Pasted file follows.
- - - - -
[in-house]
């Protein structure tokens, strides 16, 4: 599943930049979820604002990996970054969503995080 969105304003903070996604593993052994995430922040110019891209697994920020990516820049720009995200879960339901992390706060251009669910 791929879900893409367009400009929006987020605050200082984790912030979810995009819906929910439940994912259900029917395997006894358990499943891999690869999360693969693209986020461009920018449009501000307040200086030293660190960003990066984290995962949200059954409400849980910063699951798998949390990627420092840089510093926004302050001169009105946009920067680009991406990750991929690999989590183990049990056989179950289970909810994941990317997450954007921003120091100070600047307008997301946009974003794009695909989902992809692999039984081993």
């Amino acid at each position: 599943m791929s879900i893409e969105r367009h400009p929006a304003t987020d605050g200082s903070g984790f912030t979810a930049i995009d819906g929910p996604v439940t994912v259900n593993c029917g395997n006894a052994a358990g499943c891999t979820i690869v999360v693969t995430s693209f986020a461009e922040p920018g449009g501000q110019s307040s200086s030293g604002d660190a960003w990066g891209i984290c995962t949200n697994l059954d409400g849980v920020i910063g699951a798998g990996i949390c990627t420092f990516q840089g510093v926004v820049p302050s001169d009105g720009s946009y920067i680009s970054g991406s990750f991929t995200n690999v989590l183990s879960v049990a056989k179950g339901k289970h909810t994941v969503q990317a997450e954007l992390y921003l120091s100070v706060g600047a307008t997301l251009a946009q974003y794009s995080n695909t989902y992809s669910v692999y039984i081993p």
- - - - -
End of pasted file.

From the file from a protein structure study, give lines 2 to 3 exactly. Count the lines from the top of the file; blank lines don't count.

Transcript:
């Protein structure tokens, strides 16, 4: 599943930049979820604002990996970054969503995080 969105304003903070996604593993052994995430922040110019891209697994920020990516820049720009995200879960339901992390706060251009669910 791929879900893409367009400009929006987020605050200082984790912030979810995009819906929910439940994912259900029917395997006894358990499943891999690869999360693969693209986020461009920018449009501000307040200086030293660190960003990066984290995962949200059954409400849980910063699951798998949390990627420092840089510093926004302050001169009105946009920067680009991406990750991929690999989590183990049990056989179950289970909810994941990317997450954007921003120091100070600047307008997301946009974003794009695909989902992809692999039984081993």
């Amino acid at each position: 599943m791929s879900i893409e969105r367009h400009p929006a304003t987020d605050g200082s903070g984790f912030t979810a930049i995009d819906g929910p996604v439940t994912v259900n593993c029917g395997n006894a052994a358990g499943c891999t979820i690869v999360v693969t995430s693209f986020a461009e922040p920018g449009g501000q110019s307040s200086s030293g604002d660190a960003w990066g891209i984290c995962t949200n697994l059954d409400g849980v920020i910063g699951a798998g990996i949390c990627t420092f990516q840089g510093v926004v820049p302050s001169d009105g720009s946009y920067i680009s970054g991406s990750f991929t995200n690999v989590l183990s879960v049990a056989k179950g339901k289970h909810t994941v969503q990317a997450e954007l992390y921003l120091s100070v706060g600047a307008t997301l251009a946009q974003y794009s995080n695909t989902y992809s669910v692999y039984i081993p």